That Act was later to be repealed by the LCC Act that came into force in 2006. I would agree therefore that by the time the case was filed, argued and determined, it was the RC Courts that were still operational. By operation, the RC Courts metamorphosed in the LC Courts in 2006 and continued to operate with renewed powers given in the LCC Act. Thus the RC Court of Mayirinya was the Court with jurisdiction to hear and determine the case because it was the committee Court by law established under Section 2 of the Executive Committee (Judicial Powers Act) 1988. Its proceedings and judgment were legal, and the Chief Magistrate was correct to issue an order for execution.


            Accordingly, ground three fails.


Grounds 2 and 4

            In her judgment, the Chief Magistrate rejected the affidavits of Waiswa Mariajani and Hadija Auma on grounds that they were filed out of time and without leave of court. It was submitted for the respondents that he impugned affidavits were filed together with the applicant’s submissions, which was after the respondents had responded to the application. That is a true submission.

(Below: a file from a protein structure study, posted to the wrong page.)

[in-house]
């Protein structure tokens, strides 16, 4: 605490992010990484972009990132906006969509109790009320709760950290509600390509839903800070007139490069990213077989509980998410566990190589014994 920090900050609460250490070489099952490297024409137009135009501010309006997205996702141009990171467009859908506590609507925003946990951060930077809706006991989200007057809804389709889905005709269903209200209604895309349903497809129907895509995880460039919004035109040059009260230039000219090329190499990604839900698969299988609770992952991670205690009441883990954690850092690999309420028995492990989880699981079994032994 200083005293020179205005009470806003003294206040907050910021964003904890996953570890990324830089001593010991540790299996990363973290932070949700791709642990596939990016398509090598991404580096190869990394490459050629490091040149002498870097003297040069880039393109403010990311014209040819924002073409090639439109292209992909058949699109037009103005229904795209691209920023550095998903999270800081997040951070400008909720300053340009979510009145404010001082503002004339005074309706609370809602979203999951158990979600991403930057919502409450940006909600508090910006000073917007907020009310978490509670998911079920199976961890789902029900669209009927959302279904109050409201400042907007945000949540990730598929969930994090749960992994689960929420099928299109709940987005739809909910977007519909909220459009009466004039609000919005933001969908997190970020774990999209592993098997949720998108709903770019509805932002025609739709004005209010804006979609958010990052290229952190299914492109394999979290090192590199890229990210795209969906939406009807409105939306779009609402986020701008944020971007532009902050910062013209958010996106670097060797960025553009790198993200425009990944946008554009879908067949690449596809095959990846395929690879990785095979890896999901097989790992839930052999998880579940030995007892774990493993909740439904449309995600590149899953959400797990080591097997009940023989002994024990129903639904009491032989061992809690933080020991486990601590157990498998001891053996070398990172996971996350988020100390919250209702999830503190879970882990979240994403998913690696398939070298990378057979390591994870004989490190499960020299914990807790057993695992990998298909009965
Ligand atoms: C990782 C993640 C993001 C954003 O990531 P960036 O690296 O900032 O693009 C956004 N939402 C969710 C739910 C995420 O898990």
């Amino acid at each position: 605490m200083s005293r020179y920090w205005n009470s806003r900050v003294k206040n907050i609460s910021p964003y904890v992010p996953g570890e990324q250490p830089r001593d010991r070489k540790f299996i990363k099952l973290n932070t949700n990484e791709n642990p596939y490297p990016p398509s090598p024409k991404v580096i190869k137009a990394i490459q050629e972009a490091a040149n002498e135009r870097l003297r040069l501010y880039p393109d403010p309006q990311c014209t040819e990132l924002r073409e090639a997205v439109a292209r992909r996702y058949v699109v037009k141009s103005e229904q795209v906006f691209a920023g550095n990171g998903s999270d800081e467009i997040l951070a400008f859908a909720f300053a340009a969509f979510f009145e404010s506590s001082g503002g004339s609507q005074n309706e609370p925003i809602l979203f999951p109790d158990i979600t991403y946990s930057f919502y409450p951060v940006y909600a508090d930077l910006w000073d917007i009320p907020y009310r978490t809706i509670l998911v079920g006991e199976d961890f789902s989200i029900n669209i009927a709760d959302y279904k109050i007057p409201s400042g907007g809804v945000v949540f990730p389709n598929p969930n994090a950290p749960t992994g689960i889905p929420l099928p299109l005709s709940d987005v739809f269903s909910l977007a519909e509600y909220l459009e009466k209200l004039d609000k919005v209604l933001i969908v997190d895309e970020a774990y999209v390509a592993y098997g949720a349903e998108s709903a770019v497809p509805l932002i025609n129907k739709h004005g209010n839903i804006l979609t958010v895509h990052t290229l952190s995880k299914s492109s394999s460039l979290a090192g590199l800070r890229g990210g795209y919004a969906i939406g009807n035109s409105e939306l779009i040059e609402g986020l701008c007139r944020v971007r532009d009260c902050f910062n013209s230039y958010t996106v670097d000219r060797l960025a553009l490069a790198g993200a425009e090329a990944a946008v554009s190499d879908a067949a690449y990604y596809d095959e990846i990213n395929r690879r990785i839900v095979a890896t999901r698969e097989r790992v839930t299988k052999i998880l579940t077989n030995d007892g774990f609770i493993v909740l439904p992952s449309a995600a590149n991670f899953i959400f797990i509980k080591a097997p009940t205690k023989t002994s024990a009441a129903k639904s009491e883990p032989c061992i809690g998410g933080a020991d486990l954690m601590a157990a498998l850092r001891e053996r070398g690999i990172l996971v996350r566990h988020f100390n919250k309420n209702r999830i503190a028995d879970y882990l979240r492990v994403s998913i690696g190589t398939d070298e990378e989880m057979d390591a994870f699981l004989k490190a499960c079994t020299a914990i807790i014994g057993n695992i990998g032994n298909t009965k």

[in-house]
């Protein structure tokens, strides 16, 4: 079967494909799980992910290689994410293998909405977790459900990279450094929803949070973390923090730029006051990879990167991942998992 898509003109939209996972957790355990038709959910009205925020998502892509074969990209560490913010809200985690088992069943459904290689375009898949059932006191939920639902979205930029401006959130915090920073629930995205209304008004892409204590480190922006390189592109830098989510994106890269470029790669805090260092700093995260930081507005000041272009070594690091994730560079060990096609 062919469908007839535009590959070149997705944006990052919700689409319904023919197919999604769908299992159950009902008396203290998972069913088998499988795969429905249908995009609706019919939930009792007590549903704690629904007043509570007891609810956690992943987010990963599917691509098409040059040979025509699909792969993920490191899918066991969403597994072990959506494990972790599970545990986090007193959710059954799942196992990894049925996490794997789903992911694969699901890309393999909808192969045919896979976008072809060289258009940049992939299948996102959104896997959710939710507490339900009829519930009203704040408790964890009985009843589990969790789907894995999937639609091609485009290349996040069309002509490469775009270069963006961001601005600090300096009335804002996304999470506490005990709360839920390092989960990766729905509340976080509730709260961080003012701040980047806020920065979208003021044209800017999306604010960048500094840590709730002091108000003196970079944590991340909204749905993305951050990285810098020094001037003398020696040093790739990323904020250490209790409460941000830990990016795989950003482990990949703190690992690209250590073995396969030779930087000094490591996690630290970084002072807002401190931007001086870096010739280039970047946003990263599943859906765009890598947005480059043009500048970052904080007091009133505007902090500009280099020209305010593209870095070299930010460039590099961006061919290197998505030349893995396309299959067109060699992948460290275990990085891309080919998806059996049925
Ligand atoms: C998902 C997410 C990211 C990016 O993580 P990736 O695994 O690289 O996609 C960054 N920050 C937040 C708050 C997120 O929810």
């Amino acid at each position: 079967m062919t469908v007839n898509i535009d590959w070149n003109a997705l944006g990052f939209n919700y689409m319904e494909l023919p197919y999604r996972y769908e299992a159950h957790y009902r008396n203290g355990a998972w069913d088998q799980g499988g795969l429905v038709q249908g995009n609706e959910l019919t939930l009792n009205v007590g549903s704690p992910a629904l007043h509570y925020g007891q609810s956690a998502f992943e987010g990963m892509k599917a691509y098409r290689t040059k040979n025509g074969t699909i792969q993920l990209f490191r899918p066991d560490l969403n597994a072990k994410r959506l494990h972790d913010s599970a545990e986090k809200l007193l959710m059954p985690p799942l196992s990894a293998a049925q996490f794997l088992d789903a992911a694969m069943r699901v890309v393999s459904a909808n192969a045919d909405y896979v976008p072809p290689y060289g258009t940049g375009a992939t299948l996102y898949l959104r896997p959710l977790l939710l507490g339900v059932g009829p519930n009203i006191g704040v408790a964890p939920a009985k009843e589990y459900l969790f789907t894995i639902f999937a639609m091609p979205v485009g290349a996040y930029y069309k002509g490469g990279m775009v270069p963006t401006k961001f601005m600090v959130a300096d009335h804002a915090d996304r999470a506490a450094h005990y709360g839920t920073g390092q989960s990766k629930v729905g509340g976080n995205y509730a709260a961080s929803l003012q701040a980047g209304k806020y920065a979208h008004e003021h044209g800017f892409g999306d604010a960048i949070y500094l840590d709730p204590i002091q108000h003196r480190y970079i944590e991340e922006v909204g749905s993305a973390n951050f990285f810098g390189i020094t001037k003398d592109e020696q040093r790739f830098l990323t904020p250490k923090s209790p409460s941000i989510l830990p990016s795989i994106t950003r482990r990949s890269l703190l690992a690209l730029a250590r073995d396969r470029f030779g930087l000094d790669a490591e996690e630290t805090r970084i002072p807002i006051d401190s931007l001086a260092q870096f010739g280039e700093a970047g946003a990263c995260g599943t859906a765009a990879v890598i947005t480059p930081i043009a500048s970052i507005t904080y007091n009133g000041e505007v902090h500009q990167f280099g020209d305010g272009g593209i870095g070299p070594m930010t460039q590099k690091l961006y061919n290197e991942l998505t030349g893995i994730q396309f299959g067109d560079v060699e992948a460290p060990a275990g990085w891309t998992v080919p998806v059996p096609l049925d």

Ndifuna and Dhafa responded to the application in their affidavits filed on 28/5/2014. A rejoinder was filed by Wakatoli Wilberforce on 23/6/2014. Whether contested or not, Wakatoli’s affidavit signified closure of evidence and any other additional affidavits could only be filed with leave of court. Waiswa and Auma’s affidavits were filed on 6/1/2015 seven months after evidence was closed and on the same date that submissions for the respondent were filed. Not only was this inordinate delay, but it also left no room for Auma and Achola as applicants to respond to any allegations therein. Those affidavits were indeed late and improperly filed and as such, correctly rejected by the Chief Magistrate.